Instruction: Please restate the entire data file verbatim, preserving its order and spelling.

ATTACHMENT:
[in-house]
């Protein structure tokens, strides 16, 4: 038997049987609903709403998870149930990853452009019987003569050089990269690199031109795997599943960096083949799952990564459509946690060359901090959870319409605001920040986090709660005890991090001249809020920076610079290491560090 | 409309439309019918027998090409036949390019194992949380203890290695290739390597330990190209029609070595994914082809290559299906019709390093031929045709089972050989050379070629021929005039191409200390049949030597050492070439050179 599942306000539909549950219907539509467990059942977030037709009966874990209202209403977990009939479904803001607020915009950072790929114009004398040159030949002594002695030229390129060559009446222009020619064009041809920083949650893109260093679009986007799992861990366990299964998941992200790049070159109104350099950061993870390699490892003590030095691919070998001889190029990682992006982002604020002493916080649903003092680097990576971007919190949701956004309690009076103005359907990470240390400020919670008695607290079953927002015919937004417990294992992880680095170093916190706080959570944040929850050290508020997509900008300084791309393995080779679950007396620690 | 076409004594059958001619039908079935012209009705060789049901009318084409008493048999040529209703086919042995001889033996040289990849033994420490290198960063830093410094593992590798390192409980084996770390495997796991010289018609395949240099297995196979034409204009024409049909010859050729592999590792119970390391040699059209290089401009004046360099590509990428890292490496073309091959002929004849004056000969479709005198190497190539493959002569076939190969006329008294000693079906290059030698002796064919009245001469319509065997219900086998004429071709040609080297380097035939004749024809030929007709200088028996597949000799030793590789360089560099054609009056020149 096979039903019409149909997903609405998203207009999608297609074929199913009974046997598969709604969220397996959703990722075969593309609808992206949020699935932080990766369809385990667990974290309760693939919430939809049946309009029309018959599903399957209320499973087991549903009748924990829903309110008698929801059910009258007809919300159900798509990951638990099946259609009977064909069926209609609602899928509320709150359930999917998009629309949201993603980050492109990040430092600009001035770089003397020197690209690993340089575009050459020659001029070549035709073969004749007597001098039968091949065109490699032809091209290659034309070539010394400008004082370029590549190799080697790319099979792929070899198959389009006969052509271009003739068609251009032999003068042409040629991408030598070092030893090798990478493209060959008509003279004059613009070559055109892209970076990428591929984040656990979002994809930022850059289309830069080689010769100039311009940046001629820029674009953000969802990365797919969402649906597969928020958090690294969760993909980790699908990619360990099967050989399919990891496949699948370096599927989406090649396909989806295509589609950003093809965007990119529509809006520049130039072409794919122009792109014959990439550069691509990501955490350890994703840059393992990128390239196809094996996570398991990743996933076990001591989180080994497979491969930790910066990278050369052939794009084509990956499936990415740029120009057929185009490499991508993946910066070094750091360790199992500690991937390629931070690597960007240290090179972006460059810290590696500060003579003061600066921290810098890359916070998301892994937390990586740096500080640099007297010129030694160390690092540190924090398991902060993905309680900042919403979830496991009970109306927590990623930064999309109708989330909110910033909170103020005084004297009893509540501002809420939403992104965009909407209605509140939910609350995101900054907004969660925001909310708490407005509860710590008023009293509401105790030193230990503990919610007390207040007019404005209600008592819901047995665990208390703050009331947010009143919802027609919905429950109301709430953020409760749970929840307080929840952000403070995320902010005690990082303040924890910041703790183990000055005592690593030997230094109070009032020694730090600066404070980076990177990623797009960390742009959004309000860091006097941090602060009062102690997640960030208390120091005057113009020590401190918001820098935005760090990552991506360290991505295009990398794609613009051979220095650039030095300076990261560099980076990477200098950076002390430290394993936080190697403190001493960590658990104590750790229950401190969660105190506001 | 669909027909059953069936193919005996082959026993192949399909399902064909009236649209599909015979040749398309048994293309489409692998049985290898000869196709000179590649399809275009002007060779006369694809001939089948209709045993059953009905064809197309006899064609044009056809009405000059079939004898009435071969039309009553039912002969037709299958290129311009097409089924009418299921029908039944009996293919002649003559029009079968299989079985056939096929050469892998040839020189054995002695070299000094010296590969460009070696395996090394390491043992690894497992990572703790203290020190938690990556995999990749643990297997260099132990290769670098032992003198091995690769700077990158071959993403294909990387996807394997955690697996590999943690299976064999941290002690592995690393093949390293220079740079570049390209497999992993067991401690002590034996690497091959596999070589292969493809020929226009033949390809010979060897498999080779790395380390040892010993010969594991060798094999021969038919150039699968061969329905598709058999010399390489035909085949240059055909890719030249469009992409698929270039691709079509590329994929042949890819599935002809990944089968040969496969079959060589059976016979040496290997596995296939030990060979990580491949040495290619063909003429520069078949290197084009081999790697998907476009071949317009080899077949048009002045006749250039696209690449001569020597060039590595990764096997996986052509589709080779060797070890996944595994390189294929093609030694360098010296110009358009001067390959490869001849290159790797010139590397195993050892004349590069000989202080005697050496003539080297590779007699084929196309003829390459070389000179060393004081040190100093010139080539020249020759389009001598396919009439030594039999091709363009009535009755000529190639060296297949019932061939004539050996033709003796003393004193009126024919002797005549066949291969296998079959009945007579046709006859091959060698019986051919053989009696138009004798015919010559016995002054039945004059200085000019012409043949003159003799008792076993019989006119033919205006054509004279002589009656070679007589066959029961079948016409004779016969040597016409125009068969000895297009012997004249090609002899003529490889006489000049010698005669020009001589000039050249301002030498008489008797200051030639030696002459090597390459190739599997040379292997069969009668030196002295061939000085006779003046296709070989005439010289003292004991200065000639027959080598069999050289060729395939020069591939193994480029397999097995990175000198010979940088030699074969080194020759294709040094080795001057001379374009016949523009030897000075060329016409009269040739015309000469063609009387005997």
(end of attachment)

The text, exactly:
[in-house]
């Protein structure tokens, strides 16, 4: 038997049987609903709403998870149930990853452009019987003569050089990269690199031109795997599943960096083949799952990564459509946690060359901090959870319409605001920040986090709660005890991090001249809020920076610079290491560090 | 409309439309019918027998090409036949390019194992949380203890290695290739390597330990190209029609070595994914082809290559299906019709390093031929045709089972050989050379070629021929005039191409200390049949030597050492070439050179 599942306000539909549950219907539509467990059942977030037709009966874990209202209403977990009939479904803001607020915009950072790929114009004398040159030949002594002695030229390129060559009446222009020619064009041809920083949650893109260093679009986007799992861990366990299964998941992200790049070159109104350099950061993870390699490892003590030095691919070998001889190029990682992006982002604020002493916080649903003092680097990576971007919190949701956004309690009076103005359907990470240390400020919670008695607290079953927002015919937004417990294992992880680095170093916190706080959570944040929850050290508020997509900008300084791309393995080779679950007396620690 | 076409004594059958001619039908079935012209009705060789049901009318084409008493048999040529209703086919042995001889033996040289990849033994420490290198960063830093410094593992590798390192409980084996770390495997796991010289018609395949240099297995196979034409204009024409049909010859050729592999590792119970390391040699059209290089401009004046360099590509990428890292490496073309091959002929004849004056000969479709005198190497190539493959002569076939190969006329008294000693079906290059030698002796064919009245001469319509065997219900086998004429071709040609080297380097035939004749024809030929007709200088028996597949000799030793590789360089560099054609009056020149 096979039903019409149909997903609405998203207009999608297609074929199913009974046997598969709604969220397996959703990722075969593309609808992206949020699935932080990766369809385990667990974290309760693939919430939809049946309009029309018959599903399957209320499973087991549903009748924990829903309110008698929801059910009258007809919300159900798509990951638990099946259609009977064909069926209609609602899928509320709150359930999917998009629309949201993603980050492109990040430092600009001035770089003397020197690209690993340089575009050459020659001029070549035709073969004749007597001098039968091949065109490699032809091209290659034309070539010394400008004082370029590549190799080697790319099979792929070899198959389009006969052509271009003739068609251009032999003068042409040629991408030598070092030893090798990478493209060959008509003279004059613009070559055109892209970076990428591929984040656990979002994809930022850059289309830069080689010769100039311009940046001629820029674009953000969802990365797919969402649906597969928020958090690294969760993909980790699908990619360990099967050989399919990891496949699948370096599927989406090649396909989806295509589609950003093809965007990119529509809006520049130039072409794919122009792109014959990439550069691509990501955490350890994703840059393992990128390239196809094996996570398991990743996933076990001591989180080994497979491969930790910066990278050369052939794009084509990956499936990415740029120009057929185009490499991508993946910066070094750091360790199992500690991937390629931070690597960007240290090179972006460059810290590696500060003579003061600066921290810098890359916070998301892994937390990586740096500080640099007297010129030694160390690092540190924090398991902060993905309680900042919403979830496991009970109306927590990623930064999309109708989330909110910033909170103020005084004297009893509540501002809420939403992104965009909407209605509140939910609350995101900054907004969660925001909310708490407005509860710590008023009293509401105790030193230990503990919610007390207040007019404005209600008592819901047995665990208390703050009331947010009143919802027609919905429950109301709430953020409760749970929840307080929840952000403070995320902010005690990082303040924890910041703790183990000055005592690593030997230094109070009032020694730090600066404070980076990177990623797009960390742009959004309000860091006097941090602060009062102690997640960030208390120091005057113009020590401190918001820098935005760090990552991506360290991505295009990398794609613009051979220095650039030095300076990261560099980076990477200098950076002390430290394993936080190697403190001493960590658990104590750790229950401190969660105190506001 | 669909027909059953069936193919005996082959026993192949399909399902064909009236649209599909015979040749398309048994293309489409692998049985290898000869196709000179590649399809275009002007060779006369694809001939089948209709045993059953009905064809197309006899064609044009056809009405000059079939004898009435071969039309009553039912002969037709299958290129311009097409089924009418299921029908039944009996293919002649003559029009079968299989079985056939096929050469892998040839020189054995002695070299000094010296590969460009070696395996090394390491043992690894497992990572703790203290020190938690990556995999990749643990297997260099132990290769670098032992003198091995690769700077990158071959993403294909990387996807394997955690697996590999943690299976064999941290002690592995690393093949390293220079740079570049390209497999992993067991401690002590034996690497091959596999070589292969493809020929226009033949390809010979060897498999080779790395380390040892010993010969594991060798094999021969038919150039699968061969329905598709058999010399390489035909085949240059055909890719030249469009992409698929270039691709079509590329994929042949890819599935002809990944089968040969496969079959060589059976016979040496290997596995296939030990060979990580491949040495290619063909003429520069078949290197084009081999790697998907476009071949317009080899077949048009002045006749250039696209690449001569020597060039590595990764096997996986052509589709080779060797070890996944595994390189294929093609030694360098010296110009358009001067390959490869001849290159790797010139590397195993050892004349590069000989202080005697050496003539080297590779007699084929196309003829390459070389000179060393004081040190100093010139080539020249020759389009001598396919009439030594039999091709363009009535009755000529190639060296297949019932061939004539050996033709003796003393004193009126024919002797005549066949291969296998079959009945007579046709006859091959060698019986051919053989009696138009004798015919010559016995002054039945004059200085000019012409043949003159003799008792076993019989006119033919205006054509004279002589009656070679007589066959029961079948016409004779016969040597016409125009068969000895297009012997004249090609002899003529490889006489000049010698005669020009001589000039050249301002030498008489008797200051030639030696002459090597390459190739599997040379292997069969009668030196002295061939000085006779003046296709070989005439010289003292004991200065000639027959080598069999050289060729395939020069591939193994480029397999097995990175000198010979940088030699074969080194020759294709040094080795001057001379374009016949523009030897000075060329016409009269040739015309000469063609009387005997």